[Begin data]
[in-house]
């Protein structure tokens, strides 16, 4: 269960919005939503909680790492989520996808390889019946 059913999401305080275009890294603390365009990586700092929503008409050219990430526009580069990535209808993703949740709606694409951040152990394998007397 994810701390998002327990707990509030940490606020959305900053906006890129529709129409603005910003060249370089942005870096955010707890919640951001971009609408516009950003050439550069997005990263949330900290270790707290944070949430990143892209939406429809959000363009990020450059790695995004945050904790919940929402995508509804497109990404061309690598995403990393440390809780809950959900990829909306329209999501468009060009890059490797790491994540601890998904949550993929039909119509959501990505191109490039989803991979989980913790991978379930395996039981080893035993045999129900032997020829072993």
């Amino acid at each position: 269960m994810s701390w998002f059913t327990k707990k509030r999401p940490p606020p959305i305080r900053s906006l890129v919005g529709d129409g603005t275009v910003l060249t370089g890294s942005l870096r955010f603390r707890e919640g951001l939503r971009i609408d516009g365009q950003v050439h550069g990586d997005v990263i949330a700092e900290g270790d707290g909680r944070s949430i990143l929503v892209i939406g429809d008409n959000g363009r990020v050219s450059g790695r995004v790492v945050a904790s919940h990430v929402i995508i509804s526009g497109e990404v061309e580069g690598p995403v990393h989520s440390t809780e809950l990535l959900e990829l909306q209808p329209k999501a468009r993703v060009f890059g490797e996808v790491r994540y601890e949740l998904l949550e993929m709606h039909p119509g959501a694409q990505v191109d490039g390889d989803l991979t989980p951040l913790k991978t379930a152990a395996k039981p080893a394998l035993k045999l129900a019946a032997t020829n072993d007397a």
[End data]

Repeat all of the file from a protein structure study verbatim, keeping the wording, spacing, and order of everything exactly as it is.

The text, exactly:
[in-house]
């Protein structure tokens, strides 16, 4: 269960919005939503909680790492989520996808390889019946 059913999401305080275009890294603390365009990586700092929503008409050219990430526009580069990535209808993703949740709606694409951040152990394998007397 994810701390998002327990707990509030940490606020959305900053906006890129529709129409603005910003060249370089942005870096955010707890919640951001971009609408516009950003050439550069997005990263949330900290270790707290944070949430990143892209939406429809959000363009990020450059790695995004945050904790919940929402995508509804497109990404061309690598995403990393440390809780809950959900990829909306329209999501468009060009890059490797790491994540601890998904949550993929039909119509959501990505191109490039989803991979989980913790991978379930395996039981080893035993045999129900032997020829072993």
């Amino acid at each position: 269960m994810s701390w998002f059913t327990k707990k509030r999401p940490p606020p959305i305080r900053s906006l890129v919005g529709d129409g603005t275009v910003l060249t370089g890294s942005l870096r955010f603390r707890e919640g951001l939503r971009i609408d516009g365009q950003v050439h550069g990586d997005v990263i949330a700092e900290g270790d707290g909680r944070s949430i990143l929503v892209i939406g429809d008409n959000g363009r990020v050219s450059g790695r995004v790492v945050a904790s919940h990430v929402i995508i509804s526009g497109e990404v061309e580069g690598p995403v990393h989520s440390t809780e809950l990535l959900e990829l909306q209808p329209k999501a468009r993703v060009f890059g490797e996808v790491r994540y601890e949740l998904l949550e993929m709606h039909p119509g959501a694409q990505v191109d490039g390889d989803l991979t989980p951040l913790k991978t379930a152990a395996k039981p080893a394998l035993k045999l129900a019946a032997t020829n072993d007397a």